Credit Questions


In this post: We will tackle some of your concerns about credit cards and debt and take a look at some recent Investopedia Advisor Insights.



This is the Millennial Wealth Blog.


Are you feeling buried in DEBT?

Guess what? You are not alone. Earlier in 2017, U.S. household debt levels reached all-time highs, even higher than during the Great Recession. If you are struggling to make ends meet, you may find yourself in a very lonely and depressed state. You may also be considering some drastic measures to try and get out of your situation.

Borrowing Your Way Out of Debt

The idea to pay off credit cards or other debt with a personal loan comes up quite frequently. To many, it may make sense, but the truth of the matter is, You CAN’T borrow your way out of debt. With that being said, I think there are other options that are much better.

If you have excellent credit you may be able to get a personal loan starting at 4%, which, may be considerably better than the current APR you are paying, but if you have the credit to get a personal loan, you can probably qualify for a new credit card, such as the Chase Slate card, which will allow you to transfer your balance at 0%.

Some of the Chase Slate benefits:

An introductory 0% balance transfer APR offer, a $0 annual fee and a $0 balance transfer fee on transfers made within the first 60 days of account opening. (After that, it’s $5 or 5% of the amount transferred, whichever’s greater.) Requires only average credit. No penalty APR. Access to Chase’s Blueprint program, which lets you customize your own debt payoff plan and view your FICO credit score.

One of the best resources for comparing credit cards can be found on the Nerd Wallet website.
I recommend setting up a payment based on the term of the introductory offer and making sure the balance is paid by the end. For example, if you have $1000 balance that is on a 15 month 0% offer, you would make 15 monthly payments of about $67.
If the idea of having another credit card bothers you, I am a firm believer in a side hustle to generate more income to pay off your debt. Many of my clients have multiple income streams. Some drive for Uber or Lyft in their spare time for extra cash. Some run Etsy stores. A side hustle is a great way to make additional money, while only working when you want/ need to.

I Am A Victim

Maybe you are responsible with your credit but ended up a victim of fraud. This, too, is a common issue. According to WalletHub, 47% of U.S. cardholders were impacted by fraudulent activities in 2016. If you ever notice suspicious activity on any of your accounts, call the bank immediately. Fraud is a crime where the damage is amplified the more time that passes. Most banks offer credit/ debit card fraud protection that allows the consumer to be reimbursed for damages while the bank investigates the charges, but be quick to report it, as most banks only give you so long to report the fraud.

Some of the best ways to protect yourself against fraud are:

  • Keep your debit and credit cards in a safe place when not in use. Do not carry them with you, unless you intend to use it! It is easy to lose a card from your wallet that you never use…
  • Use the “credit” function when given the option on debit card purchases. This allows you to make transactions without entering your PIN and may provide some extra fraud protection from the card issuer.
  • Make sure to shred anything with personally identifiable information, such as account statements and bills.
  • When paying for an online purchase make sure the site is a reputable retailer and has security encryption. You will know this by looking at the web address and making sure it starts with https:// . The “s” means the site offers additional security encryption.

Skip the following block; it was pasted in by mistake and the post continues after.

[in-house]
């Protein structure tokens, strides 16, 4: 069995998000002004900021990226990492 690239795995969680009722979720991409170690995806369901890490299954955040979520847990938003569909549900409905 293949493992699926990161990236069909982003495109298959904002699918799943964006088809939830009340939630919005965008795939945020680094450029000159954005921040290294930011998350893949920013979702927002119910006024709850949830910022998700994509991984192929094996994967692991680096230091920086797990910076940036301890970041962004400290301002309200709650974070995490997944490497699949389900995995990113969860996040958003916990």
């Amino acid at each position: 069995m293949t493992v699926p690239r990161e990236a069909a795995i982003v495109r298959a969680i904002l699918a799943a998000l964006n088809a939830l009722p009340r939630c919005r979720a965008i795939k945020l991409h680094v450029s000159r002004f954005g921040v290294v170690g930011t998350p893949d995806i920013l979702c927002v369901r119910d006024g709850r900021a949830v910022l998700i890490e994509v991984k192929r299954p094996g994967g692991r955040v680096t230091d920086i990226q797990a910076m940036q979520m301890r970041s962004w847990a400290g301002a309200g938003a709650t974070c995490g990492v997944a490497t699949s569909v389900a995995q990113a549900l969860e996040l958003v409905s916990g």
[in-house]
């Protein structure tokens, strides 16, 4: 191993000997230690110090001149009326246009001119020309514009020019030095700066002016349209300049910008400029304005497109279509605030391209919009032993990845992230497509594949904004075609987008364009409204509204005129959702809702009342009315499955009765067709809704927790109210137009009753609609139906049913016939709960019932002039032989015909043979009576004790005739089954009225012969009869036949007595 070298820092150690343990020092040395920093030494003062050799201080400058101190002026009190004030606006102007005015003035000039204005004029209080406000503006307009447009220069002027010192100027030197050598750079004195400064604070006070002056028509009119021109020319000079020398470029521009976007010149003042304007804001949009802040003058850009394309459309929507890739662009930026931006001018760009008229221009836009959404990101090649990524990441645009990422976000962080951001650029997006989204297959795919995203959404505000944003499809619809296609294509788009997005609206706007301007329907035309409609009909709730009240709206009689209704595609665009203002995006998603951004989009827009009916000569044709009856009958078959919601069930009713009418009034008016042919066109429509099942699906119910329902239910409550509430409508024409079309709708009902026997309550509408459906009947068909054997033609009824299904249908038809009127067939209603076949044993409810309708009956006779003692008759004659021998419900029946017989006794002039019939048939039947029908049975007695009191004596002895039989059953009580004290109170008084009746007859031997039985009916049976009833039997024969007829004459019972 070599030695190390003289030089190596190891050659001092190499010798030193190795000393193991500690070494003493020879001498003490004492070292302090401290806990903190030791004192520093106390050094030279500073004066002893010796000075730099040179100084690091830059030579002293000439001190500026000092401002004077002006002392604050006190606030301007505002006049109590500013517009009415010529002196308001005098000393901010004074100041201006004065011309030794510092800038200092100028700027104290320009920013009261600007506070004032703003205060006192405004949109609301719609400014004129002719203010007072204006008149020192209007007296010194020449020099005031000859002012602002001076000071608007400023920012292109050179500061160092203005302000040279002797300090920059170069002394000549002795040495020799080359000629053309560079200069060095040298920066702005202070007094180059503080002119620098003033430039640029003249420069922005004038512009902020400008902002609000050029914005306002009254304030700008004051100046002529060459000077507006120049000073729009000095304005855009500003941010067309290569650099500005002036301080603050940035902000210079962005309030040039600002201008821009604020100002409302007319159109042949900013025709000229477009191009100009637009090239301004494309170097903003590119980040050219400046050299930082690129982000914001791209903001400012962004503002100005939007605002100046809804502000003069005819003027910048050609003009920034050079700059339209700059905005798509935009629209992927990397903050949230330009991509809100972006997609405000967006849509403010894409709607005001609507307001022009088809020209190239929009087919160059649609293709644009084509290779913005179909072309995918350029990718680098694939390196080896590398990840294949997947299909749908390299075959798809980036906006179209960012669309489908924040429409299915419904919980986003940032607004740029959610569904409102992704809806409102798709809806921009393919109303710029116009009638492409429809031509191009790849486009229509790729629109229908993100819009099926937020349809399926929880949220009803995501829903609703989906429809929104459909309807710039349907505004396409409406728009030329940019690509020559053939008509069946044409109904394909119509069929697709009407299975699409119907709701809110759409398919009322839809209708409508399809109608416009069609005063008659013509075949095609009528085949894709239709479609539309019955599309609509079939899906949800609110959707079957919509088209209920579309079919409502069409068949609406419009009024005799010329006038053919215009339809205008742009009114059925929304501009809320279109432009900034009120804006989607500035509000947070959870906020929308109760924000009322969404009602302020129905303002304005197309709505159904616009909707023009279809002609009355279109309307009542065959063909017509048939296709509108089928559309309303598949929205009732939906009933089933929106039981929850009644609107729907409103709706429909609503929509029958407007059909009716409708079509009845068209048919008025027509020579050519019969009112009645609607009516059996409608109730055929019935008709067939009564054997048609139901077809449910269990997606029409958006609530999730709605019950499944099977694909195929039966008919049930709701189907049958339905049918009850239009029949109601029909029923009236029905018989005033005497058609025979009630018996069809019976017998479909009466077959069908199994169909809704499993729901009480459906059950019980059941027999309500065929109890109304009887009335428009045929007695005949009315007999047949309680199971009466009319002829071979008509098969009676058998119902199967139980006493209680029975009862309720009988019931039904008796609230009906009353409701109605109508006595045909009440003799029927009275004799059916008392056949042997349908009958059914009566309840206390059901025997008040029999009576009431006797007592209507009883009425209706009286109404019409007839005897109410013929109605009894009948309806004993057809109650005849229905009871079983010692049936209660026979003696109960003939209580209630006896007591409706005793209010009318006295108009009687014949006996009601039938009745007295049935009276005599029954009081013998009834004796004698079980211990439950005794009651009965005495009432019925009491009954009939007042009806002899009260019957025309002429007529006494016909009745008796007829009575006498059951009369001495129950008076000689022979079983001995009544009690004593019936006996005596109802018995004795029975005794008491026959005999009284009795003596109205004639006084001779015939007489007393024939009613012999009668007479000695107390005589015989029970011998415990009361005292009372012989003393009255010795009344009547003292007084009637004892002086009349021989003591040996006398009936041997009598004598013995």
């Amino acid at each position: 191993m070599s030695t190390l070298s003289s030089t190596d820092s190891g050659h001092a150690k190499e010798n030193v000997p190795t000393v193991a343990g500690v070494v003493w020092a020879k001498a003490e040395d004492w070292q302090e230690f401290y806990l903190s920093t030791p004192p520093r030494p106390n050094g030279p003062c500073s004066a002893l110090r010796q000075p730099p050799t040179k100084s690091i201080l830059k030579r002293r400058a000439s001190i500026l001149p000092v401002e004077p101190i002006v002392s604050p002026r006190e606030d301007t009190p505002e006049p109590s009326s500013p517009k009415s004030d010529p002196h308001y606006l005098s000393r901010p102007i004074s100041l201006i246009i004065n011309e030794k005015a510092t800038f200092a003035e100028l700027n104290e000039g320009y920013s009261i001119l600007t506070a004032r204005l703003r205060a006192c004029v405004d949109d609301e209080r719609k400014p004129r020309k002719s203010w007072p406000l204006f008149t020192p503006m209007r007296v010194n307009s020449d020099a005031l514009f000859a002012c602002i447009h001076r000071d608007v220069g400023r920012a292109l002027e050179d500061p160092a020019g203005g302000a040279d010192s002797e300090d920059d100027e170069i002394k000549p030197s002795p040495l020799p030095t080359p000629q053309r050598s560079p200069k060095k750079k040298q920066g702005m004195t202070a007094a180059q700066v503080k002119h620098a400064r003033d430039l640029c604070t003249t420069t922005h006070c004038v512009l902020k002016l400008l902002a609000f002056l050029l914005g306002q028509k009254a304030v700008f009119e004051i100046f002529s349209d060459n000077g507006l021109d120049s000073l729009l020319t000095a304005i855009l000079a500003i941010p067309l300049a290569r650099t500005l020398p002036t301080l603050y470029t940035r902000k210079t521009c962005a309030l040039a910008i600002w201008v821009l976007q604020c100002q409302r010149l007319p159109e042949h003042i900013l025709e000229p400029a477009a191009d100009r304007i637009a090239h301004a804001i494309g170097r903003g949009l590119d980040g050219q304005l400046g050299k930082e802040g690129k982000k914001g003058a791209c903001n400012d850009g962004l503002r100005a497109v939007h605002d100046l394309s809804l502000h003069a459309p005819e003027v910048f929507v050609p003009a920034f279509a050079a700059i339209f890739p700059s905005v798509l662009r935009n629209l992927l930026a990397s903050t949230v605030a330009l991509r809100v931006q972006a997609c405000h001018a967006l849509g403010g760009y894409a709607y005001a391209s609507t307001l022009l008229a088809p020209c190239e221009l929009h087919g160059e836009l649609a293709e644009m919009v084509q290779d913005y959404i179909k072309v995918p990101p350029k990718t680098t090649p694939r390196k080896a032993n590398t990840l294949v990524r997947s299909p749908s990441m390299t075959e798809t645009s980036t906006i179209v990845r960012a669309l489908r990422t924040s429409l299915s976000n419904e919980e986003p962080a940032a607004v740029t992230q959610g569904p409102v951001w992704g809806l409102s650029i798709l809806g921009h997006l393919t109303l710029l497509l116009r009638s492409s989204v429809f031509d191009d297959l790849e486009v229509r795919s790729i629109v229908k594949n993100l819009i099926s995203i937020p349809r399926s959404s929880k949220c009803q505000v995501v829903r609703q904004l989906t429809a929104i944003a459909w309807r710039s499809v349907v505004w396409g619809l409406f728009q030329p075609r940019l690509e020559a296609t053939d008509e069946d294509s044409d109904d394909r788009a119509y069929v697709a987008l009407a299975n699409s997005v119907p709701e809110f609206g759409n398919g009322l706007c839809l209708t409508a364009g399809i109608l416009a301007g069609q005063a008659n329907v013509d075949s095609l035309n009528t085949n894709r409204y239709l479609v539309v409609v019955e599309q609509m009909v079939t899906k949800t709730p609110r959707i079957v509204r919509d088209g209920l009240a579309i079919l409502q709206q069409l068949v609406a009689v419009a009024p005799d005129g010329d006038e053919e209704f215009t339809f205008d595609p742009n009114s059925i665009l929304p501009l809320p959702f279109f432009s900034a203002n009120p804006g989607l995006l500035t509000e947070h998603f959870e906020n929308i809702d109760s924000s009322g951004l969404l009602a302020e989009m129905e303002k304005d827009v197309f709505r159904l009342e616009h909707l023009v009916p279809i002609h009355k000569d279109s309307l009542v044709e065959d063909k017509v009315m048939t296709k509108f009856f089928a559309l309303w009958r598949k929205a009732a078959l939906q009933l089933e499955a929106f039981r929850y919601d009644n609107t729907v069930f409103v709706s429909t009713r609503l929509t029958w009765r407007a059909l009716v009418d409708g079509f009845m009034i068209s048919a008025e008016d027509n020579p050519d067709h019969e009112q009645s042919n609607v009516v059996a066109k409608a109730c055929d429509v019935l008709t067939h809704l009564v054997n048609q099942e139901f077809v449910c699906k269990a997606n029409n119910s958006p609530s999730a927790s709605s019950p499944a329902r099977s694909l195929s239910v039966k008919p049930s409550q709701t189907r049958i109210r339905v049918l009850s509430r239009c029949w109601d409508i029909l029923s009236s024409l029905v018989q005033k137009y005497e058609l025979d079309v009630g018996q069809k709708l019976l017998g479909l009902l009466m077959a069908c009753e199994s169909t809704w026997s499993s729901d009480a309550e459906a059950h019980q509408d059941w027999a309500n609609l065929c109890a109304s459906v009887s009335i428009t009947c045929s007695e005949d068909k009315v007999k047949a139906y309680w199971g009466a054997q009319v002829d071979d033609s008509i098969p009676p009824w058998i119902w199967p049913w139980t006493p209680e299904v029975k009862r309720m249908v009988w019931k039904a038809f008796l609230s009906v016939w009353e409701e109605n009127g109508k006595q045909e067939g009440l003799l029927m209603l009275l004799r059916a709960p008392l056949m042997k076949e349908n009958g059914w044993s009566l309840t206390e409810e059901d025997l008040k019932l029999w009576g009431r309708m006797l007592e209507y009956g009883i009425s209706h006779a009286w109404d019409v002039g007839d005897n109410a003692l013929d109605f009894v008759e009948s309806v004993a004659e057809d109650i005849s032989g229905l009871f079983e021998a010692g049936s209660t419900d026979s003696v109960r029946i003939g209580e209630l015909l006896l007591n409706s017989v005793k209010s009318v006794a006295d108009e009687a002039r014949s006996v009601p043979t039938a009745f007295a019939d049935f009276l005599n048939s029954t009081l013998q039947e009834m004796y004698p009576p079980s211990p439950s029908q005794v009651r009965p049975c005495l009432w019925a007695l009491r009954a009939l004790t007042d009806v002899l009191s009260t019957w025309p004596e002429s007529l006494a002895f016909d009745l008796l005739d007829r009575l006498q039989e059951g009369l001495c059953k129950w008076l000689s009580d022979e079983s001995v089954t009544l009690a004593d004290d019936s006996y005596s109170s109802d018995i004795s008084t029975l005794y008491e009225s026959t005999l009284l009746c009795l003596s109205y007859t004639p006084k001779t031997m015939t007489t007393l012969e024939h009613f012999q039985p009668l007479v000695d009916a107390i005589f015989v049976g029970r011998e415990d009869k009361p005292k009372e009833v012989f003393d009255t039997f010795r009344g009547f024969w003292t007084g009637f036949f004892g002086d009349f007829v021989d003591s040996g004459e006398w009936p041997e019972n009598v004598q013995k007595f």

• Never give your bank information out over the phone to anyone you didn’t call.

Thinking About Credit Restoration?

Credit restoration programs are usually offered by for profit companies selling their services to individuals in poor credit situations. They do not offer services that the individual couldn’t handle on their own, and they come at a price that somebody in poor credit health is typically unable to afford. If you are needing help with restoring your credit, I recommend talking to the NFCC. You can find their website here: https://www.nfcc.org/ . Be careful of “salesman” calling your phone touting their ability to repair your credit. You want to ask about their agency’s accreditation. If they are not an accredited non-profit you may be subject to a scam.

I Just Need a Fresh Start

Fresh Start Loans sound like a great product, right? Wrong! This is a type of lending product that targets individuals in poor credit situations, such as bankruptcy or individuals that have lost a home due to short-sale or foreclosure. There are many companies that offer Fresh Start loans that have different underwriting requirements and interest rates. Some companies do not require any certain credit score but the more credible lenders will require a credit check. Most companies just require verifiable income and may require a deposit for a secured loan. What most fresh start loans have in common are high-interest rates. There is nothing in this world that is so important to need to take a loan out at 35%. If this loan is to pay off other creditors, again I will say, “You can not borrow your way out of debt.” If you are in a place where your goal is to start building your credit, the absolute best way to accomplish your goal is to earn more money and save more money. When you are able to start saving money on a monthly basis you can start paying for items without needing credit. Your credit score does not matter if you are purchasing with cash, but if you are needing to make a large purchase at some point like an auto or a home with a loan, you will need a good credit history. Here is where your savings comes in… Once you have enough savings for emergencies set aside you can start focusing on building your credit. Go to your bank or a local credit union and talk to them about secured credit options, which is secured against a deposit at their institution. You will NOT use your emergency savings, but any additional savings. For instance, if you have an additional $500 saved over your emergency savings, of at least 3 months of expenses, the bank should be able to issue a secured credit line up to $500 that you would deposit in a savings account or certificate of deposit.